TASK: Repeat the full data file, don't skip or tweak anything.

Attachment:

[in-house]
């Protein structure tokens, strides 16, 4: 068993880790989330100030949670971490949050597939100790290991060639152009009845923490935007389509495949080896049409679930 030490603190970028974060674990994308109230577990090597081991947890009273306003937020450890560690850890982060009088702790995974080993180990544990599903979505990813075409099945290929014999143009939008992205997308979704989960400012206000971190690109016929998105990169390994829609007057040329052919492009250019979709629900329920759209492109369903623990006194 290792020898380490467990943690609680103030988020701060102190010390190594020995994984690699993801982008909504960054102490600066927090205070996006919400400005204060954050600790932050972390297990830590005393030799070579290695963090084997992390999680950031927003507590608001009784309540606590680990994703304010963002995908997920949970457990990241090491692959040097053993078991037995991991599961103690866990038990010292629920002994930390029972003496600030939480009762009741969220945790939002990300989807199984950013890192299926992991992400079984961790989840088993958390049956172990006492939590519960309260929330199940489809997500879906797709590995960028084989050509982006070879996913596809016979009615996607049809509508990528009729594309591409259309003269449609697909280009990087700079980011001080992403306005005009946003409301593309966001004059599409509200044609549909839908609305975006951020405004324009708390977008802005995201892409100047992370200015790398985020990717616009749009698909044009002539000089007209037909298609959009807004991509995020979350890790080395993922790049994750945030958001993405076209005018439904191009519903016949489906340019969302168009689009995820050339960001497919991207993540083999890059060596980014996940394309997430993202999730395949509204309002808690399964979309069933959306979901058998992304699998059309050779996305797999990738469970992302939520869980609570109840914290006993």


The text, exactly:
[in-house]
């Protein structure tokens, strides 16, 4: 068993880790989330100030949670971490949050597939100790290991060639152009009845923490935007389509495949080896049409679930 030490603190970028974060674990994308109230577990090597081991947890009273306003937020450890560690850890982060009088702790995974080993180990544990599903979505990813075409099945290929014999143009939008992205997308979704989960400012206000971190690109016929998105990169390994829609007057040329052919492009250019979709629900329920759209492109369903623990006194 290792020898380490467990943690609680103030988020701060102190010390190594020995994984690699993801982008909504960054102490600066927090205070996006919400400005204060954050600790932050972390297990830590005393030799070579290695963090084997992390999680950031927003507590608001009784309540606590680990994703304010963002995908997920949970457990990241090491692959040097053993078991037995991991599961103690866990038990010292629920002994930390029972003496600030939480009762009741969220945790939002990300989807199984950013890192299926992991992400079984961790989840088993958390049956172990006492939590519960309260929330199940489809997500879906797709590995960028084989050509982006070879996913596809016979009615996607049809509508990528009729594309591409259309003269449609697909280009990087700079980011001080992403306005005009946003409301593309966001004059599409509200044609549909839908609305975006951020405004324009708390977008802005995201892409100047992370200015790398985020990717616009749009698909044009002539000089007209037909298609959009807004991509995020979350890790080395993922790049994750945030958001993405076209005018439904191009519903016949489906340019969302168009689009995820050339960001497919991207993540083999890059060596980014996940394309997430993202999730395949509204309002808690399964979309069933959306979901058998992304699998059309050779996305797999990738469970992302939520869980609570109840914290006993």